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The Search for the Perfect Language
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About the Author

Umberto Eco was born in Alessandria in 1932 and has been Professor of Semiotics at the University of Bologna since 1975 and President of the International Centre for Semiotic and Cognitive Studies since 1988. His books include `The Name of the Rose' (1980) and Foucault's Pendulum' (1988). His most recent works include `Semiotics and the Philosophy of Language' (1984), `The Limits of Interpretation' (1990), `Apocalyspe Postponed' (1994) and `The Island of the Day Before' (1995).

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Before the bewildering Babel of tongues described in Genesis, humanity had just one perfect language, originating in the Garden of Eden, or so theologians and philosophers believed from the early Dark Ages to the Renaissance. In this erudite study, which will be heavy going for most readers, famed Italian novelist and linguist Eco mines a wealth of esoteric lore as he investigates a neglected chapter in the history of ideas. He begins with Dante's proposal for a universal vernacular in place of Latin, and Catalan friar Raymond Lull's combinatorial system of letters and symbols designed to explore metaphysical connections. He goes on to examine the Kabbalistic search for hidden messages in sacred Hebrew texts, the Rosicrucian society's symbolic writing in 17th-century Germany and French Enlightenment thinkers' invention of philosophical languages organized around fundamental categories of knowledge. He also surveys the search for a primordial language assumed by Augustine to be Hebrew and by later mother tongue-seekers to be Aramaic or various other languages. (Sept.)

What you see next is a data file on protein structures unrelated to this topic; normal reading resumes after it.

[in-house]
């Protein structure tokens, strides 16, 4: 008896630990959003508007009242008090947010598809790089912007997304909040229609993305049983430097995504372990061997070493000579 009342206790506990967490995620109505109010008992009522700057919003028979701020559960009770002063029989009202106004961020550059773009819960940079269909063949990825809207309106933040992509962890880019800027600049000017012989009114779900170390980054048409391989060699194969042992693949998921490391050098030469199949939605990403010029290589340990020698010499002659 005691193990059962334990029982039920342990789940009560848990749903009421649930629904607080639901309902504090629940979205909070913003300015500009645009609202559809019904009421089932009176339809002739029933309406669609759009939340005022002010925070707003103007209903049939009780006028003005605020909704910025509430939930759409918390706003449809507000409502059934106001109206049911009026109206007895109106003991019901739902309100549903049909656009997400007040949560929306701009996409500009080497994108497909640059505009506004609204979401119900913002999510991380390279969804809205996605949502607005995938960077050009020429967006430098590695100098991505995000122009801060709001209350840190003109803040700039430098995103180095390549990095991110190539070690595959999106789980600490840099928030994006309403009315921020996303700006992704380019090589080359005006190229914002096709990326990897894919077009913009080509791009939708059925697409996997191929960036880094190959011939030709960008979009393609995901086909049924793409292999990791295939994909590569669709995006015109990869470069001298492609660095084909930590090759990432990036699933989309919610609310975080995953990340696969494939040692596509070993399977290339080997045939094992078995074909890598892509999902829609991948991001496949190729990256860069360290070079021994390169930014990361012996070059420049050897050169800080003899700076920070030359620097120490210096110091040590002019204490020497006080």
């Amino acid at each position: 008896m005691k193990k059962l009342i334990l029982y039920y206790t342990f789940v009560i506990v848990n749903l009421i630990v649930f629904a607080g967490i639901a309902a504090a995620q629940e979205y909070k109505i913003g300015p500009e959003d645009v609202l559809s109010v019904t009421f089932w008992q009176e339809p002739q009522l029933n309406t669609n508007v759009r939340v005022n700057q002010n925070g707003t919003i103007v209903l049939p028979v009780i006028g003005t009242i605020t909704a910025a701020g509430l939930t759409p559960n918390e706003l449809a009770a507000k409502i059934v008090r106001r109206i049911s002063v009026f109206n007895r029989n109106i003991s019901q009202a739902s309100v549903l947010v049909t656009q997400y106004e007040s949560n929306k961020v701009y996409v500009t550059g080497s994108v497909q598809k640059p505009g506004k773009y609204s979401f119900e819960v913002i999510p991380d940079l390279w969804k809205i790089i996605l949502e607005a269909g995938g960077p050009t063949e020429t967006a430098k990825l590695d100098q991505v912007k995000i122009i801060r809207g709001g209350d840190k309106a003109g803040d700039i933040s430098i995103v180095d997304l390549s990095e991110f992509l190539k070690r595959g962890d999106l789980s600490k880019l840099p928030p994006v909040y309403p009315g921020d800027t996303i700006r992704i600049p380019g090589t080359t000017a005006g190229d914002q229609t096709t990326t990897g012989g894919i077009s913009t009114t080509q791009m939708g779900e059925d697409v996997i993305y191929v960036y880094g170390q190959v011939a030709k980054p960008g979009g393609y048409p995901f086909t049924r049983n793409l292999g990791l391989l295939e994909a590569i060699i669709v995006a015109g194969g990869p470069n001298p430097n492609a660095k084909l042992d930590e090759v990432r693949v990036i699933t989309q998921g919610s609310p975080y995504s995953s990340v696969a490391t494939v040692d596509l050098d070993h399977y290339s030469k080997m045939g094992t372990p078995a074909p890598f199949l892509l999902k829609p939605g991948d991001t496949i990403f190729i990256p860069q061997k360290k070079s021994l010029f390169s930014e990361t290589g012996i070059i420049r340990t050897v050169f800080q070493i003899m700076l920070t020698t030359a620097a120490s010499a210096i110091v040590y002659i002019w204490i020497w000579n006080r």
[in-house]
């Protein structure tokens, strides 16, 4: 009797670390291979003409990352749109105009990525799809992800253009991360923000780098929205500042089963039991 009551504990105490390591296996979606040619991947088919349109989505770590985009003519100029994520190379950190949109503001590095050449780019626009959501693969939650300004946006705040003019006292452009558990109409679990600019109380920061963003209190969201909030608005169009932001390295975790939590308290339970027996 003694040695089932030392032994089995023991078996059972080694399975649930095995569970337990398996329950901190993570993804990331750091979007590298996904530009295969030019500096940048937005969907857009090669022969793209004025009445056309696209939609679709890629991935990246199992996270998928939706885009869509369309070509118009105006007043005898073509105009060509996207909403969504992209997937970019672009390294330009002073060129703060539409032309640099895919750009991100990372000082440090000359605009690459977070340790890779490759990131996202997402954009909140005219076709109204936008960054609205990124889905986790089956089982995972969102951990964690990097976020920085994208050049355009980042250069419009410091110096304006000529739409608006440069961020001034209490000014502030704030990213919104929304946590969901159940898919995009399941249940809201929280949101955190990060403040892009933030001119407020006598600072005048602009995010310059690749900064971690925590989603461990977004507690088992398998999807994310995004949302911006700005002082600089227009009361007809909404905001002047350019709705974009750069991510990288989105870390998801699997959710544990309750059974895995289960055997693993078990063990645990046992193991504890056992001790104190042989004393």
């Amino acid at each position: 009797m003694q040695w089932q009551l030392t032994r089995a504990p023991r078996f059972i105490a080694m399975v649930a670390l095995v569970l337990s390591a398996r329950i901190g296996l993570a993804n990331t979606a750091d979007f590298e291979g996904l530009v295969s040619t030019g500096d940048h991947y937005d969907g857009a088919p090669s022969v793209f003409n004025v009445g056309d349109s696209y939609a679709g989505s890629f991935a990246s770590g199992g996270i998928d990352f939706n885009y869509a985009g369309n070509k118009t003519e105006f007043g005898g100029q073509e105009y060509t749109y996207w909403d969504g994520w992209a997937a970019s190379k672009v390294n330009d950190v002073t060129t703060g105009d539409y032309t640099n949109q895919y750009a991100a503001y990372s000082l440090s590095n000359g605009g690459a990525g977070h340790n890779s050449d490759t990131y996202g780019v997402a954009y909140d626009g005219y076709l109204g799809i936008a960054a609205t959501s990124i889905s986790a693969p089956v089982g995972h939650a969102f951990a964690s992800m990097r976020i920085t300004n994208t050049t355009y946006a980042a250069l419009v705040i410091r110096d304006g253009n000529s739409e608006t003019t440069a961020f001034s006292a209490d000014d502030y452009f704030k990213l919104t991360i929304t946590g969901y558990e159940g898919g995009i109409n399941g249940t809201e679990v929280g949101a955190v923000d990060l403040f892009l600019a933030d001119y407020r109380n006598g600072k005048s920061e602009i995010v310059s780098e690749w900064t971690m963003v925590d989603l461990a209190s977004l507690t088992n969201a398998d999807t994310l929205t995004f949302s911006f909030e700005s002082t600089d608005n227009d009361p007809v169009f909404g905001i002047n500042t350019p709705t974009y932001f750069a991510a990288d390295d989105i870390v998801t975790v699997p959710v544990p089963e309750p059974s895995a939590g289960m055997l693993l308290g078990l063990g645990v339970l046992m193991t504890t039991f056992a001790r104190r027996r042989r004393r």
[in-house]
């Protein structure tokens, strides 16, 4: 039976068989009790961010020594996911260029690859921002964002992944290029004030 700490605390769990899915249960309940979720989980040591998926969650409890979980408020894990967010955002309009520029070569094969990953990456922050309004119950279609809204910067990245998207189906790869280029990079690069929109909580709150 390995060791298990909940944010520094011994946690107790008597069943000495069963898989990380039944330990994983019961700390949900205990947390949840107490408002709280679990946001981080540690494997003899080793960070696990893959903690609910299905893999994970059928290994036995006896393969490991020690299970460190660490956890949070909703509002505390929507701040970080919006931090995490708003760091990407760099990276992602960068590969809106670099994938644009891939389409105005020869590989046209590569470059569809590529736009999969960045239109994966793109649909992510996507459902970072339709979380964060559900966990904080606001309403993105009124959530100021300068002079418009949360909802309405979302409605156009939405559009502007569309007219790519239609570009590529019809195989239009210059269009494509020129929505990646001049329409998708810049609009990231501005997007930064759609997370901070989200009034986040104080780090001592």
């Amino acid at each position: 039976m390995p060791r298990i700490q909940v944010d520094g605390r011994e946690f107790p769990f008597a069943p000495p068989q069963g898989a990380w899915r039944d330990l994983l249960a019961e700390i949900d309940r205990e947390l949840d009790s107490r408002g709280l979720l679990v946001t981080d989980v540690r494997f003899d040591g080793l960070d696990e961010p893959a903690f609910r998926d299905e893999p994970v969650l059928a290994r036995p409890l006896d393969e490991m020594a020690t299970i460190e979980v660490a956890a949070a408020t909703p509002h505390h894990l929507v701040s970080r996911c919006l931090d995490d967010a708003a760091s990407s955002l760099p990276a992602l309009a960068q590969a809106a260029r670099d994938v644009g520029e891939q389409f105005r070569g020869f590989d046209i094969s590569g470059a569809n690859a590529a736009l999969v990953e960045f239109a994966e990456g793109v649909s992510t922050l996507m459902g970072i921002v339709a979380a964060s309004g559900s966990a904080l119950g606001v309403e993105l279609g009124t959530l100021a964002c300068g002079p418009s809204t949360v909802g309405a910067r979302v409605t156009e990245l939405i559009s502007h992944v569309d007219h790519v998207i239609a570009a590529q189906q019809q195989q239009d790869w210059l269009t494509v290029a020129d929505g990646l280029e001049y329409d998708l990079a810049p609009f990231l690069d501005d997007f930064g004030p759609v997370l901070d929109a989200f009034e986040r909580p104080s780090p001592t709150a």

The myth of primordial language in which the word corresponds to being, or the dream of a universal language, has long fascinated thinkers. In this provocative history of ideas, noted Italian linguist and semiologist Eco (The Island of the Day Before, LJ 7/95) traces the quest for a perfect language. For Eco, this quest informs the myth of Adam, Cabalism, Enlightenment theories of classification and the encyclopedias, the search for Indo-European universal grammars, as well as the development of International Auxiliary Languages. He also includes illuminating chapters on Dante, Raymond Lull, Francis Lodwick, and others. Eco's complex yet lucid account of the nature of language is the most stimulating since George Steiner's After Babel (Oxford Univ. Pr., 1975). For academic libraries.-T.L. Cooksey, Armstrong State Coll., Savannah, Ga.

"This is as much a history of the study of language and its origins as it is a" tour de force" pursuit using scholarly detection and cultural interpretation, thus providing a series of original perspectives on two thousand years of European history." " The Medieval Review"

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